My First Brew - IPA
September 06, 2013
I did some homebrewing in university to save money but the results were never great and I gave it up when I got a full time job and could afford "real" beer. Twenty years later, I figured the state of the homebrewing art had advanced quite a bit and thought I'd give it another try. This is my first brew in my "new" brewing era.
I started the yeast in pre-boiled water a 500mL mason jar. I had boiled the jar and lid in with the water, filled the jar with boiling water, sealed it, and left it to come to room temperature before adding the yeast. The yeast sat for about 10 hours (rough guess) before pitching.
Instructions said to boil 2 gallons of water, set aside, then boil extract in 3½ gallons of water; however, my boil pot only holds just over 3 gallons, so instead I went with 3 gallons of water and boiled the extract in 2½ gallons of water.
Cooling the water and the wort took much longer than expected. I put the water in the fermenting bucket in a bath of cold water and ice in my laundry tub. Once the wort was boiled I took out the fermenter, put the stock pot into the bath, and added more ice. Ended up using all the ice in our refrigerator's ice maker and it still took hours to cool. After about 3 hours (another rough guess--I promise to keep better track next time) I got impatient and decided to carry on. I poured the wort into the water in the fermenter, taking care to leave the trub in the pot. Wort temperature was 24°.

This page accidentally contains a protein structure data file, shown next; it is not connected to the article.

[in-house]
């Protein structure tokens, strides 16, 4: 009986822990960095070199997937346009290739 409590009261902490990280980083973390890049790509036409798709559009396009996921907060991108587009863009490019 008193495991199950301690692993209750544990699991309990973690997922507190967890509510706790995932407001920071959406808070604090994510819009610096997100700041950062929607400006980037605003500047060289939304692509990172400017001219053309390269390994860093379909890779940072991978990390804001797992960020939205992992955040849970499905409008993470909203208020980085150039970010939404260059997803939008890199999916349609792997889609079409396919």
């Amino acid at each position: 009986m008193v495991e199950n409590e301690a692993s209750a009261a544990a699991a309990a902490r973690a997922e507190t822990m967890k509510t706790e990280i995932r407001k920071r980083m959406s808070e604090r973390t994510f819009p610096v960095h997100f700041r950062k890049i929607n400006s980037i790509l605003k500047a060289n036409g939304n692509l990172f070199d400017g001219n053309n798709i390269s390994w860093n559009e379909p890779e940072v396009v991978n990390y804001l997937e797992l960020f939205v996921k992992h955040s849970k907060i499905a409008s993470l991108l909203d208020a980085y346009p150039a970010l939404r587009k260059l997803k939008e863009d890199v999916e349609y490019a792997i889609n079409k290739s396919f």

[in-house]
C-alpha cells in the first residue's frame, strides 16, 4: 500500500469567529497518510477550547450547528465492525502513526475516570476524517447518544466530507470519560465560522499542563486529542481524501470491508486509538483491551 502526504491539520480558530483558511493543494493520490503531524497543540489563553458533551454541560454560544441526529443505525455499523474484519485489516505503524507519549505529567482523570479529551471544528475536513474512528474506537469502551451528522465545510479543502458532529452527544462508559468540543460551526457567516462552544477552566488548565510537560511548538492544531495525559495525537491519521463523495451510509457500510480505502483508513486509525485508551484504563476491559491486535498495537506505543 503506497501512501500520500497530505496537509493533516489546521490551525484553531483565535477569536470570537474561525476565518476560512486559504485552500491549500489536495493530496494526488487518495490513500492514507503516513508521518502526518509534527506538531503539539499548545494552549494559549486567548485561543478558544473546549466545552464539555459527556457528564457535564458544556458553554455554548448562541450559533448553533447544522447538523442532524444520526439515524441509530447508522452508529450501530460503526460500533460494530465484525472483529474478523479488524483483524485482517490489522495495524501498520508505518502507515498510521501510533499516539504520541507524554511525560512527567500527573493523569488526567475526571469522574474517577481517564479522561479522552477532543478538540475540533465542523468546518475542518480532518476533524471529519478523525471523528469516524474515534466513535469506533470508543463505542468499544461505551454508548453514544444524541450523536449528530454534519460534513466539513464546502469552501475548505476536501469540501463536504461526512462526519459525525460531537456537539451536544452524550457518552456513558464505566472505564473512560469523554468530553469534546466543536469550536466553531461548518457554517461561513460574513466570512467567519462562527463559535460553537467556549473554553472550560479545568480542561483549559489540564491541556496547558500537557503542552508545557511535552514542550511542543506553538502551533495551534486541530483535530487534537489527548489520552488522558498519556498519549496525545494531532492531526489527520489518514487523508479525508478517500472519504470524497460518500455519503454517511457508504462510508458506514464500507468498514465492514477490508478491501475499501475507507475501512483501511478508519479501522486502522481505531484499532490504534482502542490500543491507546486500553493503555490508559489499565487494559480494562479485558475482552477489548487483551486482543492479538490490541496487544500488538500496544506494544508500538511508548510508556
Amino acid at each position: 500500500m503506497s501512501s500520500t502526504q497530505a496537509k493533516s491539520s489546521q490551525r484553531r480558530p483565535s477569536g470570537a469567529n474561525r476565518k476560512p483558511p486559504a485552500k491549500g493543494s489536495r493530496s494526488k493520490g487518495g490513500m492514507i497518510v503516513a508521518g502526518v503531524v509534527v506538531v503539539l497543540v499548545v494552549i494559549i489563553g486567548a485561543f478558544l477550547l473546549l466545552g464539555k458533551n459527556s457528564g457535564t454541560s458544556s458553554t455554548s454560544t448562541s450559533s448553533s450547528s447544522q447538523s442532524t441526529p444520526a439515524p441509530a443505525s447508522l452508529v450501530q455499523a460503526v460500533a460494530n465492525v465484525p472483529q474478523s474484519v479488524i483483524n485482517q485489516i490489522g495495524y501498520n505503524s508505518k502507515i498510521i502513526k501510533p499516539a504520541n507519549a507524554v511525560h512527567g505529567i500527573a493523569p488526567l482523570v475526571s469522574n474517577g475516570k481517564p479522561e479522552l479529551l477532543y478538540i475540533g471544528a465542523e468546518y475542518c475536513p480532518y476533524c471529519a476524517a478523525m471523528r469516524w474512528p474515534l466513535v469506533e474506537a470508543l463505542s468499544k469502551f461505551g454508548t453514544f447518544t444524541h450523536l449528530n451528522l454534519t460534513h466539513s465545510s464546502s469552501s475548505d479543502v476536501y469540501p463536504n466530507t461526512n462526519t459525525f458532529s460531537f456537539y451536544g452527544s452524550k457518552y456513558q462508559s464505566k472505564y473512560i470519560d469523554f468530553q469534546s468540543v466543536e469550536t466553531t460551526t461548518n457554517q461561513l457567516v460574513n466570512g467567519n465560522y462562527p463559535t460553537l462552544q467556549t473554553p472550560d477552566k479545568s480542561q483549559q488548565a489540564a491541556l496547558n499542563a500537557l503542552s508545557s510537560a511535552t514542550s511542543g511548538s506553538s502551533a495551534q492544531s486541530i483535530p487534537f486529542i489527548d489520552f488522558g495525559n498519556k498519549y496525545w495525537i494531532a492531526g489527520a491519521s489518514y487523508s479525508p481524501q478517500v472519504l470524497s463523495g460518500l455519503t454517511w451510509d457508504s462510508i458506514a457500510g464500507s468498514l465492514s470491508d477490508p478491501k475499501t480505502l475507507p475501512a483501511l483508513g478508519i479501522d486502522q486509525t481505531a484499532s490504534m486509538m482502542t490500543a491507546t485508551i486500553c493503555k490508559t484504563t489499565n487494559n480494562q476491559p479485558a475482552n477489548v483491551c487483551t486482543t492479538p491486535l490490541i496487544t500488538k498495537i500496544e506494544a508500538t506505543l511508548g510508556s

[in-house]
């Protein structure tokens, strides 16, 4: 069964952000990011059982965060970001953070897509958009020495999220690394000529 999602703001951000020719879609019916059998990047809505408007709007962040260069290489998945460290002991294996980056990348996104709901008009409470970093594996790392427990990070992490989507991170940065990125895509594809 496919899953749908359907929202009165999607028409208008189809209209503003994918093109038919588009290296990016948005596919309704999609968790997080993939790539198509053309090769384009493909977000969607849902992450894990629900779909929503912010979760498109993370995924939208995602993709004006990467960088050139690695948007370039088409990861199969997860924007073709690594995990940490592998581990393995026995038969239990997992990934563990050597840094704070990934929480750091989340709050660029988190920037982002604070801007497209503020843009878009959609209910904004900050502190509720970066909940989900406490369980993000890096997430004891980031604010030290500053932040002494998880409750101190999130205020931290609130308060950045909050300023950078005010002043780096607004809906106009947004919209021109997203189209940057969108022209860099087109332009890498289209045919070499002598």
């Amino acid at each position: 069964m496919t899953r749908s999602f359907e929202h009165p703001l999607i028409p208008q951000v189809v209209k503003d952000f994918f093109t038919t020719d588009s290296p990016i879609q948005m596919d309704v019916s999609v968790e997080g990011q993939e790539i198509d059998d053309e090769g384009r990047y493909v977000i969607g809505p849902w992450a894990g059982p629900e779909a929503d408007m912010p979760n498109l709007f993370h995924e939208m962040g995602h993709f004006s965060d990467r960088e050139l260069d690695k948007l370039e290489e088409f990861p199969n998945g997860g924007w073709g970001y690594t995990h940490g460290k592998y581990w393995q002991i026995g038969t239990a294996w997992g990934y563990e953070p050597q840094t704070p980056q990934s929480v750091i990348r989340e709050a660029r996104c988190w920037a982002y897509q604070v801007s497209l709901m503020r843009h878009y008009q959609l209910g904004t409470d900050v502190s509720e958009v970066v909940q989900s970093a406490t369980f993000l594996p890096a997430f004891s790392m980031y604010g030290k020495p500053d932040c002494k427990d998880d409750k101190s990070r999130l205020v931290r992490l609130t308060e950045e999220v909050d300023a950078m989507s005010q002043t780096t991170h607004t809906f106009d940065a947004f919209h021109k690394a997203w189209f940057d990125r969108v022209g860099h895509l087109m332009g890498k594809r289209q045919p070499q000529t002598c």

I might look into making a wort chiller for my next batch.
I aerated by shaking all 5 gallons in the fermenter, using a bit of plastic wrap and my thumb to seal up the fermentation lock hole. Quite a workout, and I was only able to keep it up for a minute or two. Not sure if this was enough.
I don't yet have a hydrometer so I can't report on initial gravity.
Pitched the yeast and put it in the basement where the ambient temperature was about 22°. Fermentation lock started bubbling about 20 hours later.
As per the instructions, the beer should be ready for dry hopping on Sept. 20 (14 days) and for kegging on Sept. 30, just in time for hockey season!
Now to start ordering the keg equipment and setting up the beer fridge.